In 2000, Pax Mahle and his wife Pam, who had both worked in the food and beverage industry, began Pax Wine Cellars with the idea of focusing on site-specific Syrah from Sonoma and Mendocino Counties. The first wines were powerful, muscular reds that quickly established Pax as one of California’s premier producers of Syrah. The brand has since evolved to include varietals like Chenin Blanc, Gamay, and Carignan. They maintain a holistic approach to winemaking and use grapes grown without pesticides.
The duo believe great wines come from great vineyards that must be maintained in a balanced and sustainable fashion. This is a consistent theme from grape to bottle. They continue their belief in sustainability by using Nomacorc PlantCorc closures to seal and maintain the award winning integrity of Pax Mahle Wines.
Q&A with Pax Mahle
Describe the “aha” moment when you first fell in love with wine.
Years ago, at this restaurant I worked at on Nantucket, we would have these amazing old bottles of Bordeaux and Burgundy – all the great wines of the world. But there was just something about my first northern Rhone Syrah that really flipped everything on its head. It was wild and exotic and funky and satisfying in ways I had never experienced. The wildness of it all.
I also remember being really impressed with the Turley Zinfandels when they first came out – the ’94 and ’95 vintages. They were ripe and they were lush and they were spicy and they were rustic and they tasted alive. I guess that’s what it was about Syrah, it tasted alive.
Do you have a philosophy of winemaking you strive to share with others?
Authenticity. The intent is not to have too much of ourselves in the wine. More to direct it, to raise it . . . élevage, as the French say. I think: How did a guy in northern Rhone make Syrah 60 years ago? What did he do? Because that guy knows what it takes to make great wine and it has nothing to do with some magical chemical or some trick piece of equipment or some funky-shaped tank or anything like that. It all comes down to simplicity. The idea is not to use technology at all.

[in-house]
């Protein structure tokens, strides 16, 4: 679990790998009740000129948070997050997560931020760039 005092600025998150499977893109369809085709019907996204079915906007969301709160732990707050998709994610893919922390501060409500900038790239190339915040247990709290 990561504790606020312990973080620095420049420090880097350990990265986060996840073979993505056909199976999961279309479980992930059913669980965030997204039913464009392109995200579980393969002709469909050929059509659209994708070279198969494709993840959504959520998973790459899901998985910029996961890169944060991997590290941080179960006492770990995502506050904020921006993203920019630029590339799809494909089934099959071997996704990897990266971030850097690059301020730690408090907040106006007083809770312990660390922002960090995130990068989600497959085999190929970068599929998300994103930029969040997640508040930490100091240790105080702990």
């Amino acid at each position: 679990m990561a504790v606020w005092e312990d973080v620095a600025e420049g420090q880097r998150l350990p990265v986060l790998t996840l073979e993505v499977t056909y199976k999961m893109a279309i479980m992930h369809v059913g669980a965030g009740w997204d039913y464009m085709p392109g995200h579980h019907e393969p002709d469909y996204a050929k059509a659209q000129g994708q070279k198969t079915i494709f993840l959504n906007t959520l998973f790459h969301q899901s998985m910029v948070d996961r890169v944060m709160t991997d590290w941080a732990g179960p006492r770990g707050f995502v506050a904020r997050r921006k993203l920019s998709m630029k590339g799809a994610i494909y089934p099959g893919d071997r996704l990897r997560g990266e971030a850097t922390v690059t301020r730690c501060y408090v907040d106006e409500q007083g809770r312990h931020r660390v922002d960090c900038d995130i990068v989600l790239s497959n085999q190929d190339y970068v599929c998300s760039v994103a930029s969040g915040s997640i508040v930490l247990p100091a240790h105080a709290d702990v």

How has the perspective of time changed your approach to wine?
I don’t think time has changed my approach but one vintage definitely confirmed it. In 2004 we had a heat spike that lasted two weeks or so and we ended up with several vineyards coming in riper than we wanted, so we had to make adjustments. Parker loved them but time was not kind to those wines. And what we had to do in the cellar was not really us. That was the real line in the sand for me. Living with those wines and understanding the importance of freshness in wine was driven home by that vintage. So when 2007 came along – another warm vintage – we knew to err on the side of freshness and pick before the heat. We haven’t looked back since.
What is the most overrated trend in wine today?
Big flavor. The tendency for producers to make these monstrosities that are so contrived and so manipulated and taste like nothing more than extract and oak and alcohol. But they’re from a vineyard that apparently grows great fruit and the wine sells for $350 and gets 100 points and sells out in an hour. That to me is appealing to the lowest, albeit wealthiest, common denominator. Soulless.
What new winemakers are you most excited about and why?
The new crop of winemakers who aren’t going for the big flavor thing. They’re making exciting, fresh, delicious, easy, authentic wines that aren’t manipulated. Scott and Jamie, my current assistants, are doing great things. Scott has his own label [Jolie-Laide] and soon Jamie will too. My first assistant, Duncan Meyers, who’s had great success with Arnot-Roberts for many years now. Also Ryan & Megan Glaab at Rhyme Cellars. The most rewarding thing I’ve been able to do in this business is to help people like them. Oh, and Martha Stoumen is making super cool wines, too. Check her out.
If you weren’t a winemaker what would you be doing?
I want to retire and open a taco stand. Honestly, I have no idea. I’d be lost without wine in my life.
What led you to select Nomacorc PlantCorcs?
To be honest, I just liked the way PlantCorcs felt, I liked the way they looked. I liked the way the wines tasted when they came out of the bottle, and it seemed like a natural fit.
What is your idea of perfect happiness?
Not having to answer this question.